It cannot be stressed enough that you need to be extremely careful about everything regarding the safety and security of your birds, even how you set up your aviaries on your property.  For instance if your rear boundary is adjoining a reserve or a park, or even a lane or a railway, or anything like that, it is something that you need to take into account when laying out where you want to set up your aviaries.

There was a case in the Hunter Valley about three weeks ago of someone having made a purchase of a pair of Blue 28 Parrots and a pair of Crimson-bellied Conures.  He was quite excited about the birds and told a few people that he had them.  He placed them in a couple of flights in his backyard which backed onto a railway.  The thieves broke in through the back of his aviaries.  They unscrewed the panels of his back fence, cut a hole in the back of his aviaries that backed onto the back fence and stole the two pairs of birds.  So they knew what they were looking for.  So be careful who you tell and who you bring into your backyard.

You might decide to advertise and sell a few birds on PetLink or other such sites on the internet but you don't really know who you are bringing through your backyard.  It is far better to advertise your birds in the club magazine and even arrange to meet the person and bring your birds to a Society meeting.  You can make use of your club and also introduce prospective members this way perhaps.  Bird sales are good.  Just take everything there and you won't have the need to have strangers walking through your backyard eyeing things up.  It might not be that it will be the person that's walking through your backyard who is going to come back and break into your birds, but they could tell someone else and they could in turn tell someone else or they might just think that your birds would look better in their yard rather than in yours.  You just can't tell.

Security can also be provided through the use of cameras including infrared cameras and alarm systems.  There are a few people that have infrared cameras, sensor lights and alarms, and things like that to try and combat this type of crime.  These are the extremes that you have to go to these days to keep your birds safe.  There can be a lot of money outlaid in different people's backyards and unfortunately you have people who just think they can come in and help themselves.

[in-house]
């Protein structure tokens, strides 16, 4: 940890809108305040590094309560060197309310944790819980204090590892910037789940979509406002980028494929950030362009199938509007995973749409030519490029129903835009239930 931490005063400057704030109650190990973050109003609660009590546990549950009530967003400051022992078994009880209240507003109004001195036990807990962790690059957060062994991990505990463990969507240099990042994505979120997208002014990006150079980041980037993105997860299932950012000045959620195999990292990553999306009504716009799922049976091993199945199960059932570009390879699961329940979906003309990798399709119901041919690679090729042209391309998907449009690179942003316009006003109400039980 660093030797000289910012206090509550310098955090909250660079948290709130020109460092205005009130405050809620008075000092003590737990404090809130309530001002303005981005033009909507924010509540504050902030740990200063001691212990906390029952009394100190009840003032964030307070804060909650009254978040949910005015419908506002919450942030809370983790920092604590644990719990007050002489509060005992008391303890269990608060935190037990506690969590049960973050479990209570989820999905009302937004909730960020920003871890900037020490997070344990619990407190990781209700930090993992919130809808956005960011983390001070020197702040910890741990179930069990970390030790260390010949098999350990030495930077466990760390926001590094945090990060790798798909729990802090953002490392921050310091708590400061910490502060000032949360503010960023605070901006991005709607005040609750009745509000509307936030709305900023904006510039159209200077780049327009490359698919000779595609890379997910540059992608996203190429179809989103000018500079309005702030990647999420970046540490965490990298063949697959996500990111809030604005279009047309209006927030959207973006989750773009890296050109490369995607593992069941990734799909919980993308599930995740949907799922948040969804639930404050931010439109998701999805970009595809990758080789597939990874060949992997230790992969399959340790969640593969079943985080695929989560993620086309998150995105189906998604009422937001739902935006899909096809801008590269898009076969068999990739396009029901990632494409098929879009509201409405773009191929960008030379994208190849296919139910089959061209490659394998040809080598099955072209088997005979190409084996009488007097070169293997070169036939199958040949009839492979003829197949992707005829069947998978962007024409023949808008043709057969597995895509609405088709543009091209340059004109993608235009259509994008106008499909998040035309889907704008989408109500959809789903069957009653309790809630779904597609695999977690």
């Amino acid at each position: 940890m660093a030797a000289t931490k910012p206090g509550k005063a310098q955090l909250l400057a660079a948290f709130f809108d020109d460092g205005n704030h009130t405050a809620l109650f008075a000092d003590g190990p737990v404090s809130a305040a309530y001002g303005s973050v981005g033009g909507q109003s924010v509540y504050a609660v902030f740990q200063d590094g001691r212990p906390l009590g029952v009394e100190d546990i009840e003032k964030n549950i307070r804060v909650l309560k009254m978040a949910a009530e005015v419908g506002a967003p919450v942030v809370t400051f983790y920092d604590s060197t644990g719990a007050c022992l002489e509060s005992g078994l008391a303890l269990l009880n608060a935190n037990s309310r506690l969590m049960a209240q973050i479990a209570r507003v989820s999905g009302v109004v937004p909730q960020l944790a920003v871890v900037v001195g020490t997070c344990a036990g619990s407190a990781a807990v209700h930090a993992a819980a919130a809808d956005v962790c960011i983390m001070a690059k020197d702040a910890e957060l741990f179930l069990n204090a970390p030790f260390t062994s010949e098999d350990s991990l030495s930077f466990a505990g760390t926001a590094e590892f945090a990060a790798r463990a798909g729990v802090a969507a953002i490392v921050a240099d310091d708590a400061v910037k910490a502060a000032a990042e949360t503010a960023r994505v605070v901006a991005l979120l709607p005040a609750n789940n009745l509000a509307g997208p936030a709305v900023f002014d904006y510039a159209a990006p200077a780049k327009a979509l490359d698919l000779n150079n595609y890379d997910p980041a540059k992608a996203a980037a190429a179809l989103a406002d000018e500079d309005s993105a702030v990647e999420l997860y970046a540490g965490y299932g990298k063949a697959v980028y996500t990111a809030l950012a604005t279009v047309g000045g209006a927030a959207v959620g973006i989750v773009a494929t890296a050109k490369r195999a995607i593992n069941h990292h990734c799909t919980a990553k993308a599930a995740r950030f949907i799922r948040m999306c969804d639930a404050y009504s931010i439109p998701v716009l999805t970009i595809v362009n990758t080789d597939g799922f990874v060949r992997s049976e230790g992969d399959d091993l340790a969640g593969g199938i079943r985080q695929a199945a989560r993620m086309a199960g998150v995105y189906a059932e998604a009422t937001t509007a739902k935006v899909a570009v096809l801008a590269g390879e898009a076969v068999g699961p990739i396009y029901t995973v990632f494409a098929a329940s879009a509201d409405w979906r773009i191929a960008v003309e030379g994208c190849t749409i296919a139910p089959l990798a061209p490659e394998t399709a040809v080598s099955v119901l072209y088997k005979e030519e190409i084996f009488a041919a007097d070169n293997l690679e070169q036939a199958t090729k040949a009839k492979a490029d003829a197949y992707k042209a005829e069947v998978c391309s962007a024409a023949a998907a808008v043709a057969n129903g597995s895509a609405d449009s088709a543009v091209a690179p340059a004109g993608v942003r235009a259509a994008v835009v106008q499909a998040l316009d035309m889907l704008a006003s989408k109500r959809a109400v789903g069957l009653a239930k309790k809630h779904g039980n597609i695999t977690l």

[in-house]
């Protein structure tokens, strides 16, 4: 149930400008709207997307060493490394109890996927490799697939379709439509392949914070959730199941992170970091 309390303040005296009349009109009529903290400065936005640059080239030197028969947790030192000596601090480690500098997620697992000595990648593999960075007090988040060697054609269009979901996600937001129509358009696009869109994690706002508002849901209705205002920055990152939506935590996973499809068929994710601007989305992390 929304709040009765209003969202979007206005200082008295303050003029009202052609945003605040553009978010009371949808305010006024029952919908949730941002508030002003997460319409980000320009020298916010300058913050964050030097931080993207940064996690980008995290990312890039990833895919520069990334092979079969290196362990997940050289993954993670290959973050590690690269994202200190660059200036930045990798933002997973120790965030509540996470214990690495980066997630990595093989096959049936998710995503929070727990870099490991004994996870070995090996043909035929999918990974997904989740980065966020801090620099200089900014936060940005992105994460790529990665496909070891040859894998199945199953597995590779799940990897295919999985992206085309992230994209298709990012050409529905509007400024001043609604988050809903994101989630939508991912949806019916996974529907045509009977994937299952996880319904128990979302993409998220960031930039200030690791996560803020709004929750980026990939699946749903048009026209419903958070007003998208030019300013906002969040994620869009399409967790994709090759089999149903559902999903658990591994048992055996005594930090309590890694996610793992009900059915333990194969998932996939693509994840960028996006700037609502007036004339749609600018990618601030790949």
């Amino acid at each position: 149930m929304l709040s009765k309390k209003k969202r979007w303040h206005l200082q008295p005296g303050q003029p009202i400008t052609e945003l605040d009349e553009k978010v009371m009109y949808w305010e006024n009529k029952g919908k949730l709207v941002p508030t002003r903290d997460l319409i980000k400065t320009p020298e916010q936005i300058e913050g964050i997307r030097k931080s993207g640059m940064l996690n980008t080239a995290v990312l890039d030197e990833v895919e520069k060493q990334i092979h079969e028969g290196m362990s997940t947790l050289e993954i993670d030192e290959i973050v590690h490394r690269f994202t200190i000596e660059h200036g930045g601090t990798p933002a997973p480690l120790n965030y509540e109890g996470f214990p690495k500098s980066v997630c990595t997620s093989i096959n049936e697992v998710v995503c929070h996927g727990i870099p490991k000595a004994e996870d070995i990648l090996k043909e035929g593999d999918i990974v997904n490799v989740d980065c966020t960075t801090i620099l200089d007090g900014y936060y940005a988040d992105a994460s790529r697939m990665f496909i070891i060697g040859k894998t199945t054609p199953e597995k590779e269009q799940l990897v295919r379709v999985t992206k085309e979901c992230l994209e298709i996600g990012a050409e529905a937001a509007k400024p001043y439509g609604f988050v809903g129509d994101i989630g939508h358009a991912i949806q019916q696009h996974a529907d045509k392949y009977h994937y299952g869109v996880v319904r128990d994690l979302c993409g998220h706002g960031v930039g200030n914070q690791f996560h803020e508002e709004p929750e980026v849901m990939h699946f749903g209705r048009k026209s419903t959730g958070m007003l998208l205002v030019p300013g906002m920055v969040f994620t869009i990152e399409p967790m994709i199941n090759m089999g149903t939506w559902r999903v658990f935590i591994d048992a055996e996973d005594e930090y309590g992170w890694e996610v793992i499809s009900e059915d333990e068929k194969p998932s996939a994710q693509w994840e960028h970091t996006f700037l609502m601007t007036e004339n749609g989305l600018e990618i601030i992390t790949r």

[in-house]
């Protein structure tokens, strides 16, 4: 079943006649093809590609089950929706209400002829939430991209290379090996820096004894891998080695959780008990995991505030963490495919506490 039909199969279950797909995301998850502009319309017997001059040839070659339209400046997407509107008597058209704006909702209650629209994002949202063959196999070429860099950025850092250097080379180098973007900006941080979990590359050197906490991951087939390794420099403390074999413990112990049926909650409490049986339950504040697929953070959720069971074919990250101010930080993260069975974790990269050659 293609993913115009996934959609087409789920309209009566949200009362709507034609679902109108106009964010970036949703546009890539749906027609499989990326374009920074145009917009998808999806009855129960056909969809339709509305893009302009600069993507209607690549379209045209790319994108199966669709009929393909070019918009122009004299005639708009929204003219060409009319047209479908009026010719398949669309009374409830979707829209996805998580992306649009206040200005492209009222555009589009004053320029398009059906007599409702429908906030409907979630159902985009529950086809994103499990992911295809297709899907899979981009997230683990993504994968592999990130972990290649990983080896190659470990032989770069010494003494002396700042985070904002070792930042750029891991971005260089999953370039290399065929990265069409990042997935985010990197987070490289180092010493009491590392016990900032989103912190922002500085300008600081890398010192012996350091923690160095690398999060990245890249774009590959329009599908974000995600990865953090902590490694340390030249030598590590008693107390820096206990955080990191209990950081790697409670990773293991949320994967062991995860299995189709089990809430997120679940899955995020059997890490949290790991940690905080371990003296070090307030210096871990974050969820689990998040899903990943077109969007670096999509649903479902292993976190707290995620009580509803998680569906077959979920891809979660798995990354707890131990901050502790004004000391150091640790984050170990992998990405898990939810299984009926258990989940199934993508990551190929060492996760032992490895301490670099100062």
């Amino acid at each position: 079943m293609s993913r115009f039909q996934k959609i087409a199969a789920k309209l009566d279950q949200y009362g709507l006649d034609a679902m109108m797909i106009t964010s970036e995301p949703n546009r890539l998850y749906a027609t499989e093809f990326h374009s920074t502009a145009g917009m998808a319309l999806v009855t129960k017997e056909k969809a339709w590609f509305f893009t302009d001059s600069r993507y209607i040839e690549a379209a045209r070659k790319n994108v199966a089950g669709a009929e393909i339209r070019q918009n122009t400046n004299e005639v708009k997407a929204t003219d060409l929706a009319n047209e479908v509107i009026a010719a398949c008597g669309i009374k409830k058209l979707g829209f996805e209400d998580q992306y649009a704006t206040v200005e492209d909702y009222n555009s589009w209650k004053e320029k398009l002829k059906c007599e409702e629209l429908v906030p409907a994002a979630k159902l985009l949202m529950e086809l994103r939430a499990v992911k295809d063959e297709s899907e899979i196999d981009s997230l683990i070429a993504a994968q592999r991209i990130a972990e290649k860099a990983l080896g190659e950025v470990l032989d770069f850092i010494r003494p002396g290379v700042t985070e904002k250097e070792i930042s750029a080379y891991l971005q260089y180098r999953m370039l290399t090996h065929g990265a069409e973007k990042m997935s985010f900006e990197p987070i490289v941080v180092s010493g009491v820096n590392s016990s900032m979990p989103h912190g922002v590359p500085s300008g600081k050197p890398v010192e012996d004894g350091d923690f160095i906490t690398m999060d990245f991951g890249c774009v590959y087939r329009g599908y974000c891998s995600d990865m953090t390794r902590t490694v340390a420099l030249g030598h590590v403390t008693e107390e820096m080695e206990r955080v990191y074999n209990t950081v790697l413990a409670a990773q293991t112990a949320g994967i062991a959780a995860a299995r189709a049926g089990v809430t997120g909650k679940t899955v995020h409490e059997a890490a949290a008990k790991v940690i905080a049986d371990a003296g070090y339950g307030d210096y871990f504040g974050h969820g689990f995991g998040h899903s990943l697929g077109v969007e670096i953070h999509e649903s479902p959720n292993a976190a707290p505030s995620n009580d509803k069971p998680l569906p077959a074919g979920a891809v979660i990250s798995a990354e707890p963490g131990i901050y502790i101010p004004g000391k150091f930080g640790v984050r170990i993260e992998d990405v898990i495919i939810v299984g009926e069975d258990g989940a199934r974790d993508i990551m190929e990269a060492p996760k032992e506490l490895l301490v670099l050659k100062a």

Just another example of a case a couple of years ago when Mark Sultana from Crystal Pets and Wire sold a Blue and Gold Macaw to a guy and he decided that he didn't want to meet him at the shop.  He met him in a service station.  Mark was assaulted and they took the bird.  In this instance the police recovered the bird and it was returned to Mark.

Another case up in the Hunter Valley which resulted in the recovery of stolen birds was when Russell McAllister from the Hunter Valley Avicultural Society had a pair of Blue and Gold Macaws and a pair of Scarlets Macaws stolen from his backyard about a year ago.  They were young blokes and tried to sell the Blue and Golds to someone who knew Russell.  The police were called and a meeting was set up resulting in the apprehension of the perpetrators.  However, whilst the Macaws were in their hands they unfortunately decided to clip the wing on one of the Macaws and let it walk around their backyard.  They didn't know exactly what they were doing when they clipped the bird's wing and instead of it walking around the backyard it took off and wasn't ever to be seen again.  Also another sad outcome was that when they got to the meeting place, the guy with birds had them shoved in a sports bag.  So you can imagine a couple of Blue and Gold Macaws shoved into sports bag.  These guys were charged with animal cruelty as well as for theft.  I haven't heard the final outcome but the penalty for animal cruelty was going to be a lot more than for the theft of the birds.  It was possible that they could get anything up to 20 years in gaol for animal cruelty compared with one or two years for theft.  So you have your good and bad stories – sometimes people get their birds back but in other instances, they don't.  So be as careful as you can.